Germany's new far-right populists rail against Islam
BERLIN - Agence France-Presse
Picture taken on Dec. 8 shows Lutz Bachmann (C, in the background), leader of the Pegida movement, speaking during a rally in Dresden, eastern Germany. AFP PhotoThey march in their thousands every Monday evening, wave German national flags and angrily protest against "criminal asylum seekers" and the "Islamisation" of their home country.
In recent months, Germany has witnessed the emergence of a far-right populist movement that has drawn support from hardcore neo-Nazis and also a small but growing anti-euro party, the AfD.
Germany was rattled this week when the latest in a series of marches in the eastern city of Dresden by the "Patriotic Europeans against the Islamisation of the Occident", or PEGIDA, drew over 10,000 people.
The group's name is in itself "a veritable call to arms by far-right populists", evoking echoes of Christian crusaders and Nazi propaganda, said Hajo Funke of Berlin's Free University.
"It's about the mobilisation of resentment, about establishing an enemy. It becomes dangerous if it turns into contemptuous aggression and the awakening of mob instincts," the political scientist told AFP.
PEGIDA, launched in October, has grown and spawned smaller copycat groups nationwide, provoking much soul-searching in a country haunted by its history of Nazi terror and the Holocaust.
The protests have been fuelled by a sharp rise in refugees seeking political asylum in Germany, which is scrambling to house them in converted schools, office blocks and container villages.
Germany has received more than 180,000 asylum applications since January, a 57-percent spike from last year, mostly from war-torn Syria, Afghanistan, Iraq, Eritrea and Somalia but also from several Balkan countries.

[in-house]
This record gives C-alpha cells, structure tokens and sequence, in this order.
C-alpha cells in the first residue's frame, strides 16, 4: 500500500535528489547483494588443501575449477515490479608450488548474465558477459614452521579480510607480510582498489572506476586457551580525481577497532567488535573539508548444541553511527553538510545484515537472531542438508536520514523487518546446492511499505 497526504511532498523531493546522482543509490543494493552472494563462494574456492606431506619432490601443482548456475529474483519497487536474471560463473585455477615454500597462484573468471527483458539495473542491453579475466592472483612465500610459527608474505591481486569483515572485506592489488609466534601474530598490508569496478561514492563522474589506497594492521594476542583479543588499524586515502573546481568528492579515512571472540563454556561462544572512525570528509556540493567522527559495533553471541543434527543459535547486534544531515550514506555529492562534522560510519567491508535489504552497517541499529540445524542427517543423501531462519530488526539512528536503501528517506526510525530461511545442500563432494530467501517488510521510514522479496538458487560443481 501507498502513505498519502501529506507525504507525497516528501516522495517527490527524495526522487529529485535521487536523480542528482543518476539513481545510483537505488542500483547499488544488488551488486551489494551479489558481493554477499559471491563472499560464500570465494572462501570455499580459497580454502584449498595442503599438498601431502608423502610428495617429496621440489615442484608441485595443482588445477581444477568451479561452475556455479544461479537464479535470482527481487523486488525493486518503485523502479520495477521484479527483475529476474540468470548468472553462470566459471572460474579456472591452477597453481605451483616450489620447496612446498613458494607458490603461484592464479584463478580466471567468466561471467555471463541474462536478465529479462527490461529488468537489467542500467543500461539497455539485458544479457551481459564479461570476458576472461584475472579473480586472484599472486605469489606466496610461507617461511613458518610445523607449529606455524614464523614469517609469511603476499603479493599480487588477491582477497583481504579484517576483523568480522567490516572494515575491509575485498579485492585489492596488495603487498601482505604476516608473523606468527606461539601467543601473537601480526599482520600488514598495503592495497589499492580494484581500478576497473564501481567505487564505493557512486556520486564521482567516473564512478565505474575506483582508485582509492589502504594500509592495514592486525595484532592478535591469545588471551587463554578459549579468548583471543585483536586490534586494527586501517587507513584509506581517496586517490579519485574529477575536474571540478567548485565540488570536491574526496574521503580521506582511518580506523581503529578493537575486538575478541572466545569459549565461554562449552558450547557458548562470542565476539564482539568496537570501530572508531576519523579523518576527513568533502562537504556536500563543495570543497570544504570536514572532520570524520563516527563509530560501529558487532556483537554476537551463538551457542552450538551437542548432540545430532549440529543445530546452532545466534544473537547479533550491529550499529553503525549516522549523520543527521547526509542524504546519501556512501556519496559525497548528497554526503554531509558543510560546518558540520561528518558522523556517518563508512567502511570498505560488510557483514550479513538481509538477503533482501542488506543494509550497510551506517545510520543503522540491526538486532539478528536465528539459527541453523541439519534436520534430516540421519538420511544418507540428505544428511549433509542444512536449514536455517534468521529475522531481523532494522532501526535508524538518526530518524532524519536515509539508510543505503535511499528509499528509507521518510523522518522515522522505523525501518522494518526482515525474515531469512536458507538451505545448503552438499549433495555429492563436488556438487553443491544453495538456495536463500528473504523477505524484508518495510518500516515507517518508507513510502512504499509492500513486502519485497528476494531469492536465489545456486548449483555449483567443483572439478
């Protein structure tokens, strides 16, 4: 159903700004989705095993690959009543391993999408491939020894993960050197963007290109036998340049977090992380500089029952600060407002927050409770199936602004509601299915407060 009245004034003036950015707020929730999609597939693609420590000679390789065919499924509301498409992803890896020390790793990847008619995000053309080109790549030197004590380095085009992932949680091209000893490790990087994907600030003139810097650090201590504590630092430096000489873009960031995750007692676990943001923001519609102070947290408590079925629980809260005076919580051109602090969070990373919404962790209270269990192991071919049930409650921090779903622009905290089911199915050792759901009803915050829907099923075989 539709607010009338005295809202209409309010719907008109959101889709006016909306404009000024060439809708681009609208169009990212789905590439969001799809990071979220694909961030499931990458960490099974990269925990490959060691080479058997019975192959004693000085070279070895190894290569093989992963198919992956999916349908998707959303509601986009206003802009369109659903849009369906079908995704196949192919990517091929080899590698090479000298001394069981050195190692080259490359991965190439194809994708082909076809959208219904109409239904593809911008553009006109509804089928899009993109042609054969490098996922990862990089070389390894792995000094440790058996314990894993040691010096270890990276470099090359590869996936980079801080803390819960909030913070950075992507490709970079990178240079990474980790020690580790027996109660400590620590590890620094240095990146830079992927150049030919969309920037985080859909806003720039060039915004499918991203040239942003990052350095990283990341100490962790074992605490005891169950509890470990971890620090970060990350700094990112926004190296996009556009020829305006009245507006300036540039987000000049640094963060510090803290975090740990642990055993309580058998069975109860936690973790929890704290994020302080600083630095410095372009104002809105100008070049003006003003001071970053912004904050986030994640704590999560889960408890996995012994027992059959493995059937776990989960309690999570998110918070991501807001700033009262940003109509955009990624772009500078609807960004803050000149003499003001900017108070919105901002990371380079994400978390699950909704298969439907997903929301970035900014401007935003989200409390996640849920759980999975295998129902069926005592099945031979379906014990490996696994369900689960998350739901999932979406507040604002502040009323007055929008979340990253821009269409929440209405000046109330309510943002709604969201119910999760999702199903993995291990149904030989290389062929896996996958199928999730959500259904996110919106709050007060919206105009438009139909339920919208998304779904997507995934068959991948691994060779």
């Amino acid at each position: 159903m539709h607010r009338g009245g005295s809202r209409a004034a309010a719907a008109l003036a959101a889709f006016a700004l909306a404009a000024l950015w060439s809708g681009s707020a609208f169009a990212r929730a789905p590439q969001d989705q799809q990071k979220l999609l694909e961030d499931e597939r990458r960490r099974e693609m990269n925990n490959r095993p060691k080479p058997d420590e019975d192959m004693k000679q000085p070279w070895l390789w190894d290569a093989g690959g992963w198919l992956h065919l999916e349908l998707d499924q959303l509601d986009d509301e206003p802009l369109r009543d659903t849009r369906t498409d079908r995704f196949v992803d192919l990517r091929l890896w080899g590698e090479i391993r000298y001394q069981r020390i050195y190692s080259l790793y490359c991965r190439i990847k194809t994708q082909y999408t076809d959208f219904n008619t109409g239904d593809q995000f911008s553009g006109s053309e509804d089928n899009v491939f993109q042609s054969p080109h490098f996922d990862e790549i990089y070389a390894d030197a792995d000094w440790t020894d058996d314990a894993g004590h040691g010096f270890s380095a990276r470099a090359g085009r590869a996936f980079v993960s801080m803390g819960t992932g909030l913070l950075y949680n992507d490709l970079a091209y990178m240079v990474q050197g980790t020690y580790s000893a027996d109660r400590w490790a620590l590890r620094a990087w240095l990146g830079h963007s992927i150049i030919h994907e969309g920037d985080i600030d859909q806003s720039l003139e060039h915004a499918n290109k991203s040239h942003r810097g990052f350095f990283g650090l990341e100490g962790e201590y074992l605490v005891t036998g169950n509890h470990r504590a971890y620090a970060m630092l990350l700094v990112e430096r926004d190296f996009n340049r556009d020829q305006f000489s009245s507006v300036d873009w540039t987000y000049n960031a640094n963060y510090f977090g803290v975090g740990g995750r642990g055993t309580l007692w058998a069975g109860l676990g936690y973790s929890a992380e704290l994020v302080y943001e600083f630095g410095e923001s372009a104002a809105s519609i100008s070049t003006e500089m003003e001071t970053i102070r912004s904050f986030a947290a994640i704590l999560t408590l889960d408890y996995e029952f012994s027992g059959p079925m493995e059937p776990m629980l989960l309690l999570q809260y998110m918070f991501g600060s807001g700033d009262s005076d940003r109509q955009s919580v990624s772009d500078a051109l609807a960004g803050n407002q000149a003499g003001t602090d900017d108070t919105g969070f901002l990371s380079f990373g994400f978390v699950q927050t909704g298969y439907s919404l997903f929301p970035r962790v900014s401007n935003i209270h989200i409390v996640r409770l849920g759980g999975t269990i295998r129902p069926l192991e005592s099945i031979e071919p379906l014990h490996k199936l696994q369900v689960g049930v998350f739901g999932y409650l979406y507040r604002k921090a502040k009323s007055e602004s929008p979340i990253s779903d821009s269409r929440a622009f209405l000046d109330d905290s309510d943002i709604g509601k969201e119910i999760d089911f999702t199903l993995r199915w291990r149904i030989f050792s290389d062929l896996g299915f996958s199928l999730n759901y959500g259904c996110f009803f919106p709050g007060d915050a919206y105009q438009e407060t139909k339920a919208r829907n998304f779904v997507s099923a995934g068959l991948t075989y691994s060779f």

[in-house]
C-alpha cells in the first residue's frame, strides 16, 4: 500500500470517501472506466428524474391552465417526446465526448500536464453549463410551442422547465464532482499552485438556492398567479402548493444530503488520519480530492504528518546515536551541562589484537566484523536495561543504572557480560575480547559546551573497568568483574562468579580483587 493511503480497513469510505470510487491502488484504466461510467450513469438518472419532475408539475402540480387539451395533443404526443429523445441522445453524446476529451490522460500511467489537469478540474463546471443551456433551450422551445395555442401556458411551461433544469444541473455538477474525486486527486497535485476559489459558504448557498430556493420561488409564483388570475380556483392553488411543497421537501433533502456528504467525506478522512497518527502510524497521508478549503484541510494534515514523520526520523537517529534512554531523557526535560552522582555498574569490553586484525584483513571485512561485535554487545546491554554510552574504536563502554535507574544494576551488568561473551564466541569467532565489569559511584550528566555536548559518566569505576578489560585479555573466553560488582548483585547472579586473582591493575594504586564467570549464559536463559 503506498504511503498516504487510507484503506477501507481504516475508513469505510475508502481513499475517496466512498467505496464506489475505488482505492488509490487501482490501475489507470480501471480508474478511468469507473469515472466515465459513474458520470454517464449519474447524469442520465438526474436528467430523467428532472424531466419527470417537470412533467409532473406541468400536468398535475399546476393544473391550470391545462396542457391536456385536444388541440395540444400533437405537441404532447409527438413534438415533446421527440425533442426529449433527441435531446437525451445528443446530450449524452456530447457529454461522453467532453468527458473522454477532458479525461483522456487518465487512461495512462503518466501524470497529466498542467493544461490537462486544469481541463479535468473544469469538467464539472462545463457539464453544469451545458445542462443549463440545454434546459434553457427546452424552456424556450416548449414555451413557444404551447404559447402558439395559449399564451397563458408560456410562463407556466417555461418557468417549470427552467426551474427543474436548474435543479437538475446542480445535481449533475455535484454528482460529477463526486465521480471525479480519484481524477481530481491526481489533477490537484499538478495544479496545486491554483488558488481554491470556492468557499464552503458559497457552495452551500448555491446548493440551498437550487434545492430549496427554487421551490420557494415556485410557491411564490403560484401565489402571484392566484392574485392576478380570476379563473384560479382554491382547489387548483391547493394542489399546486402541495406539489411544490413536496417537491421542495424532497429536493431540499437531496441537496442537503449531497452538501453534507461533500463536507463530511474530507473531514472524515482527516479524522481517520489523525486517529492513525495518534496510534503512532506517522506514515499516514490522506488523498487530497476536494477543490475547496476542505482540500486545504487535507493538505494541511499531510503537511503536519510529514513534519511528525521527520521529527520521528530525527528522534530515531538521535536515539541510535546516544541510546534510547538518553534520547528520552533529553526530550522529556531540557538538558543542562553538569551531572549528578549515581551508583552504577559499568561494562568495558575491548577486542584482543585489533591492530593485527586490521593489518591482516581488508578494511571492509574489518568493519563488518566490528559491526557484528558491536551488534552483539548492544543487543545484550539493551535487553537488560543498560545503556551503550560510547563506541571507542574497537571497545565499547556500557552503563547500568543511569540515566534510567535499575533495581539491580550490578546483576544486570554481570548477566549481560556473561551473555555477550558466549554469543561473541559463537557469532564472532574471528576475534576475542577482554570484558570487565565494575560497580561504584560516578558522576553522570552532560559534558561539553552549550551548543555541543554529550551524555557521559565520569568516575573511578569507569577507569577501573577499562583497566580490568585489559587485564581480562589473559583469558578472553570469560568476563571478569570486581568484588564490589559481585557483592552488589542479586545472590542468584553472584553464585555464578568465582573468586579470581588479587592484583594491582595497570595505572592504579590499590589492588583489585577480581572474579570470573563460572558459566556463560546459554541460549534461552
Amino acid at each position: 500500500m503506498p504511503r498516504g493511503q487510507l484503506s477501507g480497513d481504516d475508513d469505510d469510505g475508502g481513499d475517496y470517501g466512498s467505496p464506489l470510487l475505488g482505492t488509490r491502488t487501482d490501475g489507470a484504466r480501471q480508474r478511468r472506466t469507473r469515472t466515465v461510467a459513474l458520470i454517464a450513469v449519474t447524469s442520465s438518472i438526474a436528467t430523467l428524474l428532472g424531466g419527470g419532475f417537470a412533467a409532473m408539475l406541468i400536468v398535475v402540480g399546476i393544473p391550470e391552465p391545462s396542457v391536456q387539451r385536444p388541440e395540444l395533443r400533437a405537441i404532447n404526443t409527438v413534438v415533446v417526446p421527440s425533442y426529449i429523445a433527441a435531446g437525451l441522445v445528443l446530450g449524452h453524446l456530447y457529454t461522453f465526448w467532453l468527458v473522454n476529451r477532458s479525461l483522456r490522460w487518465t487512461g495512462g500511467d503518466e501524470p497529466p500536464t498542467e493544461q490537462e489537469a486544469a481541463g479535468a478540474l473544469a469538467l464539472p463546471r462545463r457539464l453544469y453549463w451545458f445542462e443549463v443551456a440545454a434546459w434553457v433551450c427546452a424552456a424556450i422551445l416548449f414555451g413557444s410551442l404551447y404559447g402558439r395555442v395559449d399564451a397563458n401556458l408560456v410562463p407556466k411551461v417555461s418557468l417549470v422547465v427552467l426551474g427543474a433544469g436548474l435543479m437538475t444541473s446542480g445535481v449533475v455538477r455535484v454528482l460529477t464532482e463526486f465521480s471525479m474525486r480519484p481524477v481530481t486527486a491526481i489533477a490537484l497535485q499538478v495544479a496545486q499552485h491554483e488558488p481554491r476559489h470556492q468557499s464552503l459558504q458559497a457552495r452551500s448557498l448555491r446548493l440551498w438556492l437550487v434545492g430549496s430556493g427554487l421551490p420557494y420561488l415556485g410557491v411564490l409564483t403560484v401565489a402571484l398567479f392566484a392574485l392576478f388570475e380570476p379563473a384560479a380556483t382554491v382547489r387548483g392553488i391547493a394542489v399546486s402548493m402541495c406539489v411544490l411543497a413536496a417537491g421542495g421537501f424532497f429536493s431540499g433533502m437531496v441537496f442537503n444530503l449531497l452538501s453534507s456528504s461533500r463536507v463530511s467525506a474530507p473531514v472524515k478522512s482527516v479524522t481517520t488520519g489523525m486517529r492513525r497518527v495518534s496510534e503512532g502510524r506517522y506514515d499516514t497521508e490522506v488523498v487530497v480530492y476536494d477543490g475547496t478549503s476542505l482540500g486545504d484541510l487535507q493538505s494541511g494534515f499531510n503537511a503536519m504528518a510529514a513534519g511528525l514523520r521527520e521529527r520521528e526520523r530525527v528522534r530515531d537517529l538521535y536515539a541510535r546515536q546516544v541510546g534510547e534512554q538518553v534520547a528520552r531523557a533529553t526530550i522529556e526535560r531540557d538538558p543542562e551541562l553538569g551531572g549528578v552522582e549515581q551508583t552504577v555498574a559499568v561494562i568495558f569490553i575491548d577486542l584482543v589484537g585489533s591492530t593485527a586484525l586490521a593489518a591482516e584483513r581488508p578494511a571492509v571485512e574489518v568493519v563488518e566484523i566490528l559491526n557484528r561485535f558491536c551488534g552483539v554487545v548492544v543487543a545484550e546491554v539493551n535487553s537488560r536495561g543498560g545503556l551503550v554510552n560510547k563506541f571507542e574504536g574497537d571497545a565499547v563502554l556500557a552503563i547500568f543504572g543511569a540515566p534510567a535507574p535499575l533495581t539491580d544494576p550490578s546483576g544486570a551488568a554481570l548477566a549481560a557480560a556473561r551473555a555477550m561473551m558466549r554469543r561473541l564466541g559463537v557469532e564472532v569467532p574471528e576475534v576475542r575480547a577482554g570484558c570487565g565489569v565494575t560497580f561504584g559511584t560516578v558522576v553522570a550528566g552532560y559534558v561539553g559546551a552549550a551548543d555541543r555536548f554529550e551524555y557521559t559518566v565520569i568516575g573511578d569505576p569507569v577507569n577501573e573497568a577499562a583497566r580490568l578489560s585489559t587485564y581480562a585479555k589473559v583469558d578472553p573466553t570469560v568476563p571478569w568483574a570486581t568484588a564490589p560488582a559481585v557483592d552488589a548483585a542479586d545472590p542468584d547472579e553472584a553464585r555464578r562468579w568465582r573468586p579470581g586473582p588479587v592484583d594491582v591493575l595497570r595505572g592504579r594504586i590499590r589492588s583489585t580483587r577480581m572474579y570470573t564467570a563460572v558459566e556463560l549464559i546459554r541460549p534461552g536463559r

Experts on Germany's far-right have noted a new mainstream character to PEGIDA, likening it to anti-foreigner movements in France, the Netherlands, Austria and Greece.
Most of the marchers are not jackbooted skinheads but disgruntled citizens, raising fears especially among immigrant groups that a societal taboo against expressing xenophobic sentiments on the streets is vanishing.
The home city of the protests, Dresden, was part of communist East Germany until the Berlin Wall fell 25 years ago, and the Saxony region in which it lies still lags western Germany in prosperity and jobs.
It is also here where the AfD has won seats in three state parliaments, spelling a growing challenge as a political newcomer on the right of Chancellor Angela Merkel's conservative Christian Democrats.
Her party congress this week vowed to boost domestic security, crack down on foreign criminal gangs and pledged that "Salafist Islamic subversion will not be tolerated."
Interior Minister Thomas de Maiziere has meanwhile said "there is no danger of an Islamisation of Germany - particularly not in Saxony," where foreign-born residents make up just 2.2 percent of the population.
Justice Minister Heiko Maas said "we can't stay silent when xenophobic sentiments are being aimed at people who have lost everything and come to us seeking help.
"We must make clear that these demonstrations do not represent a majority."
The demonstrators' stated aim is to prevent their country from being overrun by dangerous jihadists and foreigners who refuse to "integrate."
But they also cheer and applaud speakers who voice broader grievances - against the "political elite", EU bureaucrats and the mainstream media they blame for allowing multiculturalism to "water down" their national culture.
"We are the people," they regularly chant, co-opting the phrase of the original "Monday demonstrations" that led up to the 1989 fall of the Berlin Wall.
They have so far avoided clashes, with police or the anti-fascist protesters, such as the "Dresden Alliance Without Nazis," who show up in equal numbers.
By contrast, another group, the "Hooligans Against Salafists," have fought street battles with police that left more than 50 officers injured in October in the western city of Hanover.
Police union chairman Rainer Wendt said that while riot police can handle football thugs, the bigger challenge stems from the new mass rallies of people "who voice this diffuse hostility, fear and resentment against anything foreign to them."
"Many of them have failed in their lives and their jobs and they project onto others their own failure... and are looking for scapegoats," he told news channel NTV.
"We need to pay careful attention to them so they're not drawn in by the right-wing Pied Pipers."